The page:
If this world is to become Christ’s world, if this world is to be a world of peace, we must do more than think of peace. We must do more than hope and pray for peace. We must work for peace. We must have some skin in the game to make a difference. As we celebrate God becoming incarnate, as we celebrate Christ’s birth, we must love as we have been loved. Jesus loved us with skin on. It is now up to us to let that love continue for ourselves, for our families, and for our world.

Merry Christmas.

 

A Wider Christmas

December 25, 2016

Luke 2:1-14

Christmas is a great Christian feast, a day on which we remember the birth of Jesus who we believe is Savior and Lord. I imagine that many of you here know a great many things about the customs, the food, the music, and the history that surround this holiday. But here is something you might not know. Do you know that many of the most popular Christmas carols were not written by Christians? They were written by Jews. “White Christmas” which is the most recorded Christmas song of all time was written by Irving Berlin whose father was a Rabbi. Jews also wrote “Chestnuts Roasting on an Open Fire,” “Silver Bells,” “I’ll Be Home for Christmas,” “Winter Wonderland,” and “The Most Wonderful Time of the Year.” Even the song “Christmastime Is Near,” from “A Charlie Brown’s Christmas,” was written by a Jewish author. Now it is unexpected, isn’t it, that the line from the carol “Do You Hear What I Hear,”—A child, a child sleeping in the night, he will bring us goodness and light—was written by someone who was not Christian?

The Jewish authorship of so many of our Christmas songs is a reminder that the thrust of Christmas is to open us wider. Christmas is always pushing us to be more expansive, more inclusive in our love. Usually we see Christmas as a time to be with those closest to us, our family and friends. Certainly that is central to this feast. But Christmas is always asking us to reach out of the circle of relationships in which we live. You can hear this invitation in the words of the angel to the shepherds, “I bring you good news of great joy for all the people.” Not just some of the people, or certain people, but all of the people. You can recognize this in the way that Luke begins his Christmas story with the reign of the Emperor Augustus and an enrolment of the whole world. By this Luke tells us that the love of Jesus is not to be restricted only to Bethlehem or Jerusalem but is to extend to Rome and to the ends of the earth. God loves all people, and all that God has made.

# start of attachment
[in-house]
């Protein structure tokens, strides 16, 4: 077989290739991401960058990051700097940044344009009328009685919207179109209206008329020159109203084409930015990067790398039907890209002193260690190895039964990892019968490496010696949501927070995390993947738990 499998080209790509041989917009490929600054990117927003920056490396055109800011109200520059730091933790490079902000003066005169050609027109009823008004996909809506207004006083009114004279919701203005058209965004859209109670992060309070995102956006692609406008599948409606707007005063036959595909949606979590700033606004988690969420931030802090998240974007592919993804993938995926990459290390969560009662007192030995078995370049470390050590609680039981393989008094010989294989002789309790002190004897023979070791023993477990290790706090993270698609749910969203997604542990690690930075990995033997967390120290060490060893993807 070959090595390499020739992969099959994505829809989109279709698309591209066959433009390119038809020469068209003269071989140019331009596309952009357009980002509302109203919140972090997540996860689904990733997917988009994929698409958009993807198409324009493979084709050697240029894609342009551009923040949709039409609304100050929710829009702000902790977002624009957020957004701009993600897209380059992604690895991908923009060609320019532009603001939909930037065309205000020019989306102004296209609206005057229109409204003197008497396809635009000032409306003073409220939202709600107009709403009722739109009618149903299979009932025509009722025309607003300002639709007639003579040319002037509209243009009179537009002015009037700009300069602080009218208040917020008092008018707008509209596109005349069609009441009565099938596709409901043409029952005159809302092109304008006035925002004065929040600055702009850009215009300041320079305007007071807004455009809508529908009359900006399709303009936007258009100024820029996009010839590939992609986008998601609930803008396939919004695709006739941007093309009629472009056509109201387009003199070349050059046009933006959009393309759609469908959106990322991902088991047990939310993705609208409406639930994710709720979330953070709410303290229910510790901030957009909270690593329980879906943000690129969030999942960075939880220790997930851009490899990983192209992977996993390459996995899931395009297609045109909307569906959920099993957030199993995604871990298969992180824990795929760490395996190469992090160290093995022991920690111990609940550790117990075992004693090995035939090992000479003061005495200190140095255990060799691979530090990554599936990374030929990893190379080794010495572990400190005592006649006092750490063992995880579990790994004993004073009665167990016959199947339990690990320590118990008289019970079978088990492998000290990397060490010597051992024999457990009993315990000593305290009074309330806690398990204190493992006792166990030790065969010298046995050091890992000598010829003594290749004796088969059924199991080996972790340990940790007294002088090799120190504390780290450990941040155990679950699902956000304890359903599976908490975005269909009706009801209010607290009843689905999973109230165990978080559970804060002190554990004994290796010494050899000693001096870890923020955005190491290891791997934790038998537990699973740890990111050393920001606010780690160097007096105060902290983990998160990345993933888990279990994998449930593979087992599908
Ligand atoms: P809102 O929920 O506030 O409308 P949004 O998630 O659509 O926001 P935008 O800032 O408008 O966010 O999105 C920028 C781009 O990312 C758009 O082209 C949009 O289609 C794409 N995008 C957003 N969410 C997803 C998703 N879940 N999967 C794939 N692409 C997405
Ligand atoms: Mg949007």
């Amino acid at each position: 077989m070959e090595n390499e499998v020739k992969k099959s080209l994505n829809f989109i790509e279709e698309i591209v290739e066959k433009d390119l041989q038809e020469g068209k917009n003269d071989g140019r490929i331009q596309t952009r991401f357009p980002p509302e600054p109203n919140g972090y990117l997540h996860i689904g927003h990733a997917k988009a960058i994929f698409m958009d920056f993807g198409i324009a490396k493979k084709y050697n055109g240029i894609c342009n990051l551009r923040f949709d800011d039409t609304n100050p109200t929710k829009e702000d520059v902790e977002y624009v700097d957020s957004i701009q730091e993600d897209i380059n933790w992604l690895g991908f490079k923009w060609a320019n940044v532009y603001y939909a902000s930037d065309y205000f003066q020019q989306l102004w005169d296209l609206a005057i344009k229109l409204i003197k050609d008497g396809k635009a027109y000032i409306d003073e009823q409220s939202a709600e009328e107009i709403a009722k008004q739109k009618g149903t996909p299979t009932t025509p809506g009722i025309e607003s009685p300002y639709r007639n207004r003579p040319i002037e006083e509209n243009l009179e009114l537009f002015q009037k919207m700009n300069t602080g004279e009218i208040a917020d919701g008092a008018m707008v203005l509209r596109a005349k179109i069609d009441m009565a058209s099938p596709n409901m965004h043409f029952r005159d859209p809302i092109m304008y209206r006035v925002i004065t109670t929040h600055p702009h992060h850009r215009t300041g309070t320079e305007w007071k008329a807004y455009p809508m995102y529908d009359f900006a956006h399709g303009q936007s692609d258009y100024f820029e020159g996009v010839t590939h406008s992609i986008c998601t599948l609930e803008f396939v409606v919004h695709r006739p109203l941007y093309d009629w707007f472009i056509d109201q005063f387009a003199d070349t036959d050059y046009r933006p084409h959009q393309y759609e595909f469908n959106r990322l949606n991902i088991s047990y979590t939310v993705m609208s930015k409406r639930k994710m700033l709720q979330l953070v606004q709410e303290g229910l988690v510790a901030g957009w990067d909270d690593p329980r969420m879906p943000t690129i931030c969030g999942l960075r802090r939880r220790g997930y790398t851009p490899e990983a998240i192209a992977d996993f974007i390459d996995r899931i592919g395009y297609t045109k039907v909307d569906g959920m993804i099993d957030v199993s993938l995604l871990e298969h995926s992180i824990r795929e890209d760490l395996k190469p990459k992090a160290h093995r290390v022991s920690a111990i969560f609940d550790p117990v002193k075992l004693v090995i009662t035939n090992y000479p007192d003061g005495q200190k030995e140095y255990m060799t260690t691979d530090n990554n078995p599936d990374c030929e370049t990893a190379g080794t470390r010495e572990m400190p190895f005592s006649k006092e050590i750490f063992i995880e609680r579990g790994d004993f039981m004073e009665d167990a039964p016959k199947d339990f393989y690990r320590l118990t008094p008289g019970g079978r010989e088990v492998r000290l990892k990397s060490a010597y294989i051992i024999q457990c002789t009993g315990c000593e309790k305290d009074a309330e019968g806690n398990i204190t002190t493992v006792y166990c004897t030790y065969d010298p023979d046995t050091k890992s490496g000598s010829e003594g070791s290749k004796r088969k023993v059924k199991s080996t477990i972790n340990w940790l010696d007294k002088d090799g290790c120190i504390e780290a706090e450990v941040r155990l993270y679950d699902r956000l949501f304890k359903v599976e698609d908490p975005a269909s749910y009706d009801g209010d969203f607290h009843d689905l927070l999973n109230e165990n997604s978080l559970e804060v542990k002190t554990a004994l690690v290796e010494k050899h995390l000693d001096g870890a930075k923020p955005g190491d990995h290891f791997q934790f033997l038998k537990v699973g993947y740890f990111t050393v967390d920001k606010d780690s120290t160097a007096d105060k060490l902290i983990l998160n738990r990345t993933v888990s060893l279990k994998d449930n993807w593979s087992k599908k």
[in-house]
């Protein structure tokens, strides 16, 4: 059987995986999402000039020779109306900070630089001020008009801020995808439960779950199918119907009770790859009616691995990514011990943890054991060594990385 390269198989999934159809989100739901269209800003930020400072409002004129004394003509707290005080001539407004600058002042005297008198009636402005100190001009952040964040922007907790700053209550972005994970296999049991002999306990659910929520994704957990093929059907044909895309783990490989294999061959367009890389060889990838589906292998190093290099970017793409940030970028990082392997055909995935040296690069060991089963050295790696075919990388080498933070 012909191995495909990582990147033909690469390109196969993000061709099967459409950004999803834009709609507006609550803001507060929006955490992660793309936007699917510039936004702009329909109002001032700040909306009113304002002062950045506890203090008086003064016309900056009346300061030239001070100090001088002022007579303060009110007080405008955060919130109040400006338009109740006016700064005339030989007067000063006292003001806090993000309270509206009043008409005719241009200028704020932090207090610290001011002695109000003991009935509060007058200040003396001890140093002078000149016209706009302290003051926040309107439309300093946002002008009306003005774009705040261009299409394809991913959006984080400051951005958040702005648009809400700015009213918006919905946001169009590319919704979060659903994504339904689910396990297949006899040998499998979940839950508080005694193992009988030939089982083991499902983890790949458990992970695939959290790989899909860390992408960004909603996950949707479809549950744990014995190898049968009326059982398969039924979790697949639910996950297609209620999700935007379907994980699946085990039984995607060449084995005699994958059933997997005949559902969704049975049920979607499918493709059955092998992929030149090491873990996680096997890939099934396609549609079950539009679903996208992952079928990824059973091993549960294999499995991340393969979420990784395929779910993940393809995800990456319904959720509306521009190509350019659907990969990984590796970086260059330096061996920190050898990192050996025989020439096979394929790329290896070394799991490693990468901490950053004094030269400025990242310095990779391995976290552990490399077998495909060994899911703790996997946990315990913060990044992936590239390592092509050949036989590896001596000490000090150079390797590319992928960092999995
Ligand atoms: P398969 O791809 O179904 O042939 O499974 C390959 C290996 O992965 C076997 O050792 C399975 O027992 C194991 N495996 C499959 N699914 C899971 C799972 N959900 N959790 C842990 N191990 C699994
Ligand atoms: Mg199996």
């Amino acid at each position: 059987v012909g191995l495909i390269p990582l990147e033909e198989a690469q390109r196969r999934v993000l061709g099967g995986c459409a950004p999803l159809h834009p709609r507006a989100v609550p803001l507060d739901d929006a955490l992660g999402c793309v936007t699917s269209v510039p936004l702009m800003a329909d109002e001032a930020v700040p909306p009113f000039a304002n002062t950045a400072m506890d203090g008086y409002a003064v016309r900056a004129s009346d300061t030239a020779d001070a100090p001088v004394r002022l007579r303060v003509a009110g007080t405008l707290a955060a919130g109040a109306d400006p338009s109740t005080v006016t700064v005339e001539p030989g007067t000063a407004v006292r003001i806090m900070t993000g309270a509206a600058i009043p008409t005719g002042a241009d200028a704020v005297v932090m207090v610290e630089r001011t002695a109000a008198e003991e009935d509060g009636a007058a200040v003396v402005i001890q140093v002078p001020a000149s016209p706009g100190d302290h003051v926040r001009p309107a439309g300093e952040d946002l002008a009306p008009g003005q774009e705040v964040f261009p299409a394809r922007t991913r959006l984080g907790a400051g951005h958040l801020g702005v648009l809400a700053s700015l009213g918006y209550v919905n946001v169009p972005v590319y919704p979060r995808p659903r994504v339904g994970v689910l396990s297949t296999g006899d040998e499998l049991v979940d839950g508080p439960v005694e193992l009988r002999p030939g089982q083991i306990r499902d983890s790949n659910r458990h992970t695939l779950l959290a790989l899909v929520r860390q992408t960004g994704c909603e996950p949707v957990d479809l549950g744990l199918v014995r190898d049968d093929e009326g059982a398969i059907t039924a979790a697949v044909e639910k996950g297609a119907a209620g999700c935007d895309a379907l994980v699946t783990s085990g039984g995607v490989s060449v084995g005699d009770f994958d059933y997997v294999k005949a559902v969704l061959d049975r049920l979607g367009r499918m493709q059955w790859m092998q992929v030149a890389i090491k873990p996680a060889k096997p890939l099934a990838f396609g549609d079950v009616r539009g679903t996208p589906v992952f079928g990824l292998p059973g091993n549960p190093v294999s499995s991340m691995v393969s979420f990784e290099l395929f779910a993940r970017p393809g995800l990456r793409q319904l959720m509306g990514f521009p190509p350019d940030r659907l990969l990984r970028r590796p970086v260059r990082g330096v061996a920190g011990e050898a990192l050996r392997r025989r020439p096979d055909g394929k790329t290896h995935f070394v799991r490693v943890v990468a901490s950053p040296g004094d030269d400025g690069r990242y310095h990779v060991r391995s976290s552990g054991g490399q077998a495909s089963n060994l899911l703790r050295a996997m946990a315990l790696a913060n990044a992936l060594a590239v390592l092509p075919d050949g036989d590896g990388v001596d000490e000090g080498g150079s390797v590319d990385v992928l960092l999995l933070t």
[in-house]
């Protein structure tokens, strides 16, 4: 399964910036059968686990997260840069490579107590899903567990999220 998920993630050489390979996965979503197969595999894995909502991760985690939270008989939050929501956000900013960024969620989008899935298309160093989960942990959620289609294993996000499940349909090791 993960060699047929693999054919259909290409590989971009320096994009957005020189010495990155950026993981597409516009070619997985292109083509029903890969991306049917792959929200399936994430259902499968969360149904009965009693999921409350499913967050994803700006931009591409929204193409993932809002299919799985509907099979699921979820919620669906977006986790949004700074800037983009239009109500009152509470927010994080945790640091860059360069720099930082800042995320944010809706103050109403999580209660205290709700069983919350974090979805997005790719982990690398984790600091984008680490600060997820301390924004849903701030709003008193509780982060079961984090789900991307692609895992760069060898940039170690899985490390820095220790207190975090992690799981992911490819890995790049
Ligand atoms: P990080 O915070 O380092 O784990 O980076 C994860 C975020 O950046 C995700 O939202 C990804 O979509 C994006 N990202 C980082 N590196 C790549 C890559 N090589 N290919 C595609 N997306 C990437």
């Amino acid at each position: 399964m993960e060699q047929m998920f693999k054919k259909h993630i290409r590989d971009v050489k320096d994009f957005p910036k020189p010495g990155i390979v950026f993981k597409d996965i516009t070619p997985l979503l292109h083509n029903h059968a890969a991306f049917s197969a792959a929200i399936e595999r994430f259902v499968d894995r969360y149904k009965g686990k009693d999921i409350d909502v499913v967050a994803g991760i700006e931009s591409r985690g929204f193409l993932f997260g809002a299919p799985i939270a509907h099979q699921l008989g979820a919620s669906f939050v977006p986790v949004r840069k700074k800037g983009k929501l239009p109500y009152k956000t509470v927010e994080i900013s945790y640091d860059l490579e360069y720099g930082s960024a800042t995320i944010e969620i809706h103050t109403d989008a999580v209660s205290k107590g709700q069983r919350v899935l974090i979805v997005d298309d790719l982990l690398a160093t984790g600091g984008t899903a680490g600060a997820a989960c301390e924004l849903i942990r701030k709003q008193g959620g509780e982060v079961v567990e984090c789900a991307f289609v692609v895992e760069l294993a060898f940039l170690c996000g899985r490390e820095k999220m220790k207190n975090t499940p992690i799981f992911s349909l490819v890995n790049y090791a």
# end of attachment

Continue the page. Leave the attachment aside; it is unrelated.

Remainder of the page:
The Word of God invites us to respond to that love and to imitate it. Christmas calls us to extend our arms wider, to adjust our attitudes more broadly, to live our lives with more generosity. It is not simply a time to focus on our family and friends. It is certainly not a time to tighten our hearts out of indifference or fear. Christmas invites us to reach out in love and care to the poor in our cities, to the immigrants on our borders, to the protection of our environment, to those who do not share our Christian faith but still have dignity as children of God.

So when you gather together tonight or tomorrow with your family and friends, by all means be thankful and rejoice for the people who are closest to you. But do not stop there. Take up the challenge of Christmas to widen your love. I know, of course, that it is difficult for us to spread out our love more broadly. But if Jews can write Christmas carols, cannot we as followers of Jesus find room in our hearts to let more people in?